Microsoft will launch its Xbox 360 game console in Japan on Saturday, completing a three-continent launch that began in North America on 22 November and continued in Europe on 2 December.

The launch is important for the software maker as its previous Xbox console never gained much traction in Japan despite doing well in the US and European markets. Not only would success in Japan mean higher sales for Microsoft, but it would also give the console a better image among Japanese software developers – and that could mean more and better games on sale everywhere.

Microsoft began its Japan market push early. In May, when the rest of the world was learning about the Xbox 360 through a 30-minute sponsored program on MTV, Japanese media and retailers heard details direct from the company and game developers at an event in Tokyo. Japan was the only place where Microsoft held a live event that day.

The game console even has its own building in Japan: the Xbox 360 Lounge, a purpose-built structure in Tokyo's trendy Omotesando district where people can walk in and try out the console. The facility opened on 2 November, three weeks ahead of the US Xbox 360 launch, giving Japanese users an early taste of the machine.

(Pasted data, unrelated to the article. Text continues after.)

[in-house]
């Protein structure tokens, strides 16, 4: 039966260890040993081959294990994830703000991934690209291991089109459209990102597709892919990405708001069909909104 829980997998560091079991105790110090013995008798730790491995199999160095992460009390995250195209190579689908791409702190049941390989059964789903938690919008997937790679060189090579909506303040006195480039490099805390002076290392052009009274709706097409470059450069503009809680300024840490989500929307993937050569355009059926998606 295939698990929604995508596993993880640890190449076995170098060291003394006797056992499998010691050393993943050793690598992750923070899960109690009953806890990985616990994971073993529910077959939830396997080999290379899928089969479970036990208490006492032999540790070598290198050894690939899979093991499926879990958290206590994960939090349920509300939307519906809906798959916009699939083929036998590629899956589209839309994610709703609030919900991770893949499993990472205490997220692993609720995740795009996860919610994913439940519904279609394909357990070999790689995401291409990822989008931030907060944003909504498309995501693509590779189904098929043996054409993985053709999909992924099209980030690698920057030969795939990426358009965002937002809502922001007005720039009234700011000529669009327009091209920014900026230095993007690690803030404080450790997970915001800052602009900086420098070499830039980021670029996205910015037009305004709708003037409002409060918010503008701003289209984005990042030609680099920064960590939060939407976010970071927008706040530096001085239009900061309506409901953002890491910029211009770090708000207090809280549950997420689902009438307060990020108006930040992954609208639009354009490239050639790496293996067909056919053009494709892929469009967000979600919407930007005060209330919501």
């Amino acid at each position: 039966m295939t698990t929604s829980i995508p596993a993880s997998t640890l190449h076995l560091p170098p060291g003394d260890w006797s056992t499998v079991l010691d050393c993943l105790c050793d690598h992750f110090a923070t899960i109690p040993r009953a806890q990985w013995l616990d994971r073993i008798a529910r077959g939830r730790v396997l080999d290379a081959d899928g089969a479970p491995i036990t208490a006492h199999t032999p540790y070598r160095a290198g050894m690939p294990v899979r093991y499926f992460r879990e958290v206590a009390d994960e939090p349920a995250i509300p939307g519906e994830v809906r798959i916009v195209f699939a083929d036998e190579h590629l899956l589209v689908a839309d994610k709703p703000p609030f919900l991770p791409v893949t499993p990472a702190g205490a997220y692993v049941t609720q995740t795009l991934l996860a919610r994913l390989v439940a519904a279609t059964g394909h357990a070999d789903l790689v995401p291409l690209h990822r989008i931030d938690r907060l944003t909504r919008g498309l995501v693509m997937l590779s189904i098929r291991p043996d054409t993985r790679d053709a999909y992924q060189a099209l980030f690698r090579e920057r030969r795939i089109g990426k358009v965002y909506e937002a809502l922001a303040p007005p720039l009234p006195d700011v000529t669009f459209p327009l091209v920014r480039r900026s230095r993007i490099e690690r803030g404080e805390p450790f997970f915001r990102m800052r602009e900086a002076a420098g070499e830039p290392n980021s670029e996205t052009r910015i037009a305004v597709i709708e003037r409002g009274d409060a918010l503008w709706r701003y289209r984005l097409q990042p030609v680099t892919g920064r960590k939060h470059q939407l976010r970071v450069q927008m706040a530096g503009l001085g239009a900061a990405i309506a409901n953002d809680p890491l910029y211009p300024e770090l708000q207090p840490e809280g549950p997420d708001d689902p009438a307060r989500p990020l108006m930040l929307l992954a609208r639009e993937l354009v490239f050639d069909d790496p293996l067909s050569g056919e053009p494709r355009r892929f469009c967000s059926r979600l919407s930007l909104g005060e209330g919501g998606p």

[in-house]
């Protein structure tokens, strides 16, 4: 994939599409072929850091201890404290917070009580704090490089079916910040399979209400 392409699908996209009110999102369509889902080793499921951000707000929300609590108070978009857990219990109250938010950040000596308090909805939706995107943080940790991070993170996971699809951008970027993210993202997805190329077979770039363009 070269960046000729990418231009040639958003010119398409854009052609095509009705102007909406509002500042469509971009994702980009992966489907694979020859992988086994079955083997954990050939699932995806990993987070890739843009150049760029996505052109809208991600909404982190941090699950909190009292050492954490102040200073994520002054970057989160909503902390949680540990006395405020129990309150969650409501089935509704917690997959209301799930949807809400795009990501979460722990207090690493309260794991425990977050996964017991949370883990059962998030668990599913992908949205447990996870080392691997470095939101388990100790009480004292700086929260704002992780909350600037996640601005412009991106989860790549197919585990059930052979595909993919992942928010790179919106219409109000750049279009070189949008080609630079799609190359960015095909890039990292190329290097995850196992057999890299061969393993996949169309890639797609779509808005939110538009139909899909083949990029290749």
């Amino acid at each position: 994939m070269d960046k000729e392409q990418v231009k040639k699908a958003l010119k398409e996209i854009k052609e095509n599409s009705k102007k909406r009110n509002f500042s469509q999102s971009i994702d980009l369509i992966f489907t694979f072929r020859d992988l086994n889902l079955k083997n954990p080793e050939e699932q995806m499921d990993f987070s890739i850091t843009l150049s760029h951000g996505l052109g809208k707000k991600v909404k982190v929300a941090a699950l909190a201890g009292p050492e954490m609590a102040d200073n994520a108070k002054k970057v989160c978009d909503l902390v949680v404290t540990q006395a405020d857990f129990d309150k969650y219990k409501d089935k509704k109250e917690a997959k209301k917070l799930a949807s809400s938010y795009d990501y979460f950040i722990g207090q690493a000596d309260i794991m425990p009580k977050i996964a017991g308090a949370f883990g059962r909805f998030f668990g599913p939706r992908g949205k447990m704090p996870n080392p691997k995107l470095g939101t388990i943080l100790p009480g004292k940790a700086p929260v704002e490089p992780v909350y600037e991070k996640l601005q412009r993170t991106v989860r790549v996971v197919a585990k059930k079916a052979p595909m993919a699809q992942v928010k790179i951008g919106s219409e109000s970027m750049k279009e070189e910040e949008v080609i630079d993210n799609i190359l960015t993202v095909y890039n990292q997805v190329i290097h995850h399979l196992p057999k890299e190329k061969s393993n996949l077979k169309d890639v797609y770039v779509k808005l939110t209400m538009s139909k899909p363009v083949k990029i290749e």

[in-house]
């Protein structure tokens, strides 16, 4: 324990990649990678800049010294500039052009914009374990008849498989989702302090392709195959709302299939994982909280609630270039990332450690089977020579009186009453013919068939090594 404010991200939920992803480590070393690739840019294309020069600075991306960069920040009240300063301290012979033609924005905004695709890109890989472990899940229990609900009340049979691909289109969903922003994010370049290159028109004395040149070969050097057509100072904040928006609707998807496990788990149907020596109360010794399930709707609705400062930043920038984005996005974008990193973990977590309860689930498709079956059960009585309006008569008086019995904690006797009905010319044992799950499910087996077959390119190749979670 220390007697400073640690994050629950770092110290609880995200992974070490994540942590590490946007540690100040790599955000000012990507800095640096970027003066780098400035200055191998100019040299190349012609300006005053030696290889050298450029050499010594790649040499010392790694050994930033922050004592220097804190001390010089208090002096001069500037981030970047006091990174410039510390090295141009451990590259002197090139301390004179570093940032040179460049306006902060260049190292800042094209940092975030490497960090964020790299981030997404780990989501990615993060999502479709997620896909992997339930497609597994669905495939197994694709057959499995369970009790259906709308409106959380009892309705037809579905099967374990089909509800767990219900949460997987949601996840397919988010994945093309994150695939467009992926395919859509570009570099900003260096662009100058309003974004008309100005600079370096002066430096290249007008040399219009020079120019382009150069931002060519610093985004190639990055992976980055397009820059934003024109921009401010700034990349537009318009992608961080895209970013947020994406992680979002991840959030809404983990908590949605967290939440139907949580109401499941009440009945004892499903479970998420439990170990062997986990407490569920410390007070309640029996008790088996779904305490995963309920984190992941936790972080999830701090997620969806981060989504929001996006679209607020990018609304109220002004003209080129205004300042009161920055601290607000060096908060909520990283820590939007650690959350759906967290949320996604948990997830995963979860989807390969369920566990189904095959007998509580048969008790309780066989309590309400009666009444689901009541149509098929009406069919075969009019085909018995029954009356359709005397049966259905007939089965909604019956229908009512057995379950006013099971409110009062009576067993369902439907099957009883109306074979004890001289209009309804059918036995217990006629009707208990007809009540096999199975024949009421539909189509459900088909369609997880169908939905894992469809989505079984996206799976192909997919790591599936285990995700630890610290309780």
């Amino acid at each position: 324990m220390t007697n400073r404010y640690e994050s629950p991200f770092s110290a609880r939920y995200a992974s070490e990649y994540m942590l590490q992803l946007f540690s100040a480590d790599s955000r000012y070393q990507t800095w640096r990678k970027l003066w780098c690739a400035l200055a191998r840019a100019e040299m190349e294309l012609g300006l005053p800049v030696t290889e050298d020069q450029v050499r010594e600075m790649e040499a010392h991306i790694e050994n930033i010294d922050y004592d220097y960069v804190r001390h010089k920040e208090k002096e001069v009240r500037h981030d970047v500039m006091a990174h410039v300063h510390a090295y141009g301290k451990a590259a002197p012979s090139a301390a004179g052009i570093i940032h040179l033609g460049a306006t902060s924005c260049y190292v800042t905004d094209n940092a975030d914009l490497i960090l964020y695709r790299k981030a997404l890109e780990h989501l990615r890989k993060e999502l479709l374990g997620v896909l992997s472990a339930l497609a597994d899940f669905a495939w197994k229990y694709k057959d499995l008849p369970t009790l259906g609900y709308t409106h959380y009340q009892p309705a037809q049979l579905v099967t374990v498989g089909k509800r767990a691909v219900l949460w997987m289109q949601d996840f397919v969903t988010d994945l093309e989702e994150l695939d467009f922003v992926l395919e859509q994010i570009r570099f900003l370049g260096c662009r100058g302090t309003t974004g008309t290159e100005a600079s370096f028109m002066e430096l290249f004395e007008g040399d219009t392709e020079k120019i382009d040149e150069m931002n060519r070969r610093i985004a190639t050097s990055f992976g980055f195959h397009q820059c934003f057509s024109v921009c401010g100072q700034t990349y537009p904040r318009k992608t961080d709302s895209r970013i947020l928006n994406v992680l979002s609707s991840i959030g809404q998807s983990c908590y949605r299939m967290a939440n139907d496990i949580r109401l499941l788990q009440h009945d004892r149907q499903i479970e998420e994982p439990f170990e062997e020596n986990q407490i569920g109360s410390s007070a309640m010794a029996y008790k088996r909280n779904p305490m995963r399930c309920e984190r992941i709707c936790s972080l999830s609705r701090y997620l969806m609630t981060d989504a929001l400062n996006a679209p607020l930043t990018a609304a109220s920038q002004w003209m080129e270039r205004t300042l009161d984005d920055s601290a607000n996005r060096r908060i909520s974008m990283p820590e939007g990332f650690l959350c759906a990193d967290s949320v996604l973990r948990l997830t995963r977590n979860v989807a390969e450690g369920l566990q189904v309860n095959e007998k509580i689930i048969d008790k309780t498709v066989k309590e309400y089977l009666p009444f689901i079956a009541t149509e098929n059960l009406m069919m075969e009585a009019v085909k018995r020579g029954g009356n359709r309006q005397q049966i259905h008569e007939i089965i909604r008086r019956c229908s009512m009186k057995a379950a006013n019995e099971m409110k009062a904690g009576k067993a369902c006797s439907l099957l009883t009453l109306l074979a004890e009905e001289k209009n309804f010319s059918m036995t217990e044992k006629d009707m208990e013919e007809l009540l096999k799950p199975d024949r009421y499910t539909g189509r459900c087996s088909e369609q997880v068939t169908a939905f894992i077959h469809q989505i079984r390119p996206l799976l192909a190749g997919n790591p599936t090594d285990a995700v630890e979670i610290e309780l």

One of the criticisms that local gamers levelled at the original Xbox was that its software line-up was heavy on first-person shooting games, which are popular in the US and Europe but not so popular in Japan. Microsoft has commissioned three well-known Japanese game developers to produce titles that are more appealing to the Japanese audience. The games include N3 Ninety Nine Nights, by Tetsuya Mizuguchi of Q Entertainment and Every Party by Yoshiki Okamoto of Game Republic. Developer Hironobu Sakaguchi is also working on a game for the console.

More than elsewhere, Microsoft faces significant competition in Japan from both Sony and Nintendo. Both companies plan to launch new consoles in 2006, so some local gamers may hold off on choosing a next-generation console. Sony and Nintendo have yet to demonstrate prototype systems, so it remains impossible to tell just how well the three consoles will compare with each other.

Microsoft's wish for strong sales has already given Japanese users one reason to smile. The company is making just one version of the console available in Japan, but it is broadly similar to the higher-spec version available in other countries and costs less. It will cost ¥37,900 (about £180), compared with UK prices of £210 for the basic system and £280 for the higher-spec system.

Sales are set to begin in Tokyo at 7am local time on Saturday morning (10pm GMT Friday).